Dan John, one of the most gifted teachers I have ever met, gave a great talk on Saturday afternoon titled "WHAT IS THE RKC." Dan encouraged all RKC candidates  to write down the top 10 things they had learned that were profoundly important to them.  For that reason I am writing this blogpost in honor of Dan. What a great idea and what an essential habit to form after all workshops. The following are the top 10 things that I learned over the RKC weekend.

1) "Be a PERMANENT BEGINNER."  That's right, remain a permanent beginner as you start your kettlebell journey. Dan talked about how he considered himself a beginner with kettlebells because that way you are striving to get better each and every day. Their is no destination where you finally arrive at kettlebell mastery. Always stay humble in your learning and always seek out those better than you.

2) INTEGRITY is being the same person at all times. It is being consistent in behavior and conduct regardless of the group of people you are around. It is living a principled centered life and sticking to your values and morals at all times.  Pavel and Dan have this quality which makes this RKC community so much more special.

3) SWIM the kettelbell down in the snatch. This one is from Pavel. I have never heard that one before. Literally think of doing a front crawl and pull the SWIM the kettlebell down and back between the legs. That means your arm and torso come closer together. This was an A-ha moment for me!

4) Fail with integrity! This is from Master RKC David Whitley.It's ok to fail but fail with integrity. That means you give it your very best effort and commit to the lift. However, the outcome, regardless of what it is, doesn't matter. Do your best and have the right attitude and that is enough.

5) Connect with people at their level! This is one that I realized during the weekend. Try and meet people and see things through their perspective. Sometimes we try to conform others into what we think they should be. Meet people where they are at and respect their own personal process and journey. We are all different and thank God for that.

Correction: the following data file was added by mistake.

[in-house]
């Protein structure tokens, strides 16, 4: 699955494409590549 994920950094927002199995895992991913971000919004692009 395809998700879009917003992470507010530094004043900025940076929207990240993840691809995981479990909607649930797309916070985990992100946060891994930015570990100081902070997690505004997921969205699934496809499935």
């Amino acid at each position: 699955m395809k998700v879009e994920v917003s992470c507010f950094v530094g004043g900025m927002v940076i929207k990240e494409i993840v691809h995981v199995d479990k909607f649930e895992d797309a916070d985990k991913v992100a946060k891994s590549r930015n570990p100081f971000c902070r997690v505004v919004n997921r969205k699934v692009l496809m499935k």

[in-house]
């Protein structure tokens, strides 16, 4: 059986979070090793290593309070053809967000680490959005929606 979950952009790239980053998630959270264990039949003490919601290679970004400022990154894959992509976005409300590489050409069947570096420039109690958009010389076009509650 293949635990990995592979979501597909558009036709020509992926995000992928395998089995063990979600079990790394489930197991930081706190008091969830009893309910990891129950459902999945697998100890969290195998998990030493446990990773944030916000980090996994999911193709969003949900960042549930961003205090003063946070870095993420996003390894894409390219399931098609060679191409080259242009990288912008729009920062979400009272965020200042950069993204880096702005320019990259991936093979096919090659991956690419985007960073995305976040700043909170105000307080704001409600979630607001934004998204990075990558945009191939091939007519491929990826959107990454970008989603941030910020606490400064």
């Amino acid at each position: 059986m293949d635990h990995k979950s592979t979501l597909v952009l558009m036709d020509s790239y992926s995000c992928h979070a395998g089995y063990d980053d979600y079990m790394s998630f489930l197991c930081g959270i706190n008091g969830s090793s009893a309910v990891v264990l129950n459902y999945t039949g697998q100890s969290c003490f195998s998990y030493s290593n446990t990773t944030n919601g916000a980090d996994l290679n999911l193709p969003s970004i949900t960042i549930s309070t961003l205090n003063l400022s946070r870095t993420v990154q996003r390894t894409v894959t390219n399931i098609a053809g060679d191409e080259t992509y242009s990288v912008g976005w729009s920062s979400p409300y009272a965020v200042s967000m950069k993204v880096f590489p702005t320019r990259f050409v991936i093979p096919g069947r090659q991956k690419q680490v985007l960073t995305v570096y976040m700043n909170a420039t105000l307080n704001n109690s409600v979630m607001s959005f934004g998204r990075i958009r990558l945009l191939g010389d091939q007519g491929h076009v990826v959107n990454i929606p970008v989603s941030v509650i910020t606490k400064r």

6) Focus on the INTERNAL. This is not necessarily anything new but it did get driven home after Pavel kept talking about the internal nature and focus of the RKC movements. We teach intention, position, posture, breath, and where to channel the force. This is fundamentally an internal focus, much like an eastern martial art.

7) BE PREPARED!!! Do your  homework before the RKC!!! People get really NERVOUS and RKC certifications!! Help them to channel that nervous energy into better performance and skill work. This is where the art of coaching comes in. Talk with your team, keep them focused but help them feel confident in their preparation and skill work. As we know, the best antidote to fear and nervous energy is preparation. Take the RKC seriously, prepare and show up ready to go!!!

8) Humbleness and Humility!! This should be obvious but often people have the opposite qualities. Those students that lack humility never pass the RKC!! Is talking back to an instructor about how you are right and we are wrong in not a smart idea!!!

9) The RKC community is SPECIAL and people sense the awesomeness of this community!!! Embrace this community, give back to it, and it will give back to you!!!

10) The DEADLIFT posture and position is KING!!! Never forget that SWINGS and GET UPS really do work if you focus on mastery!!! Watching people improve over a 3 day weekend is amazing and something I never tired of watching!!!

There it is!!!  If you are an RKC reading this, let me ask you, what did you learn????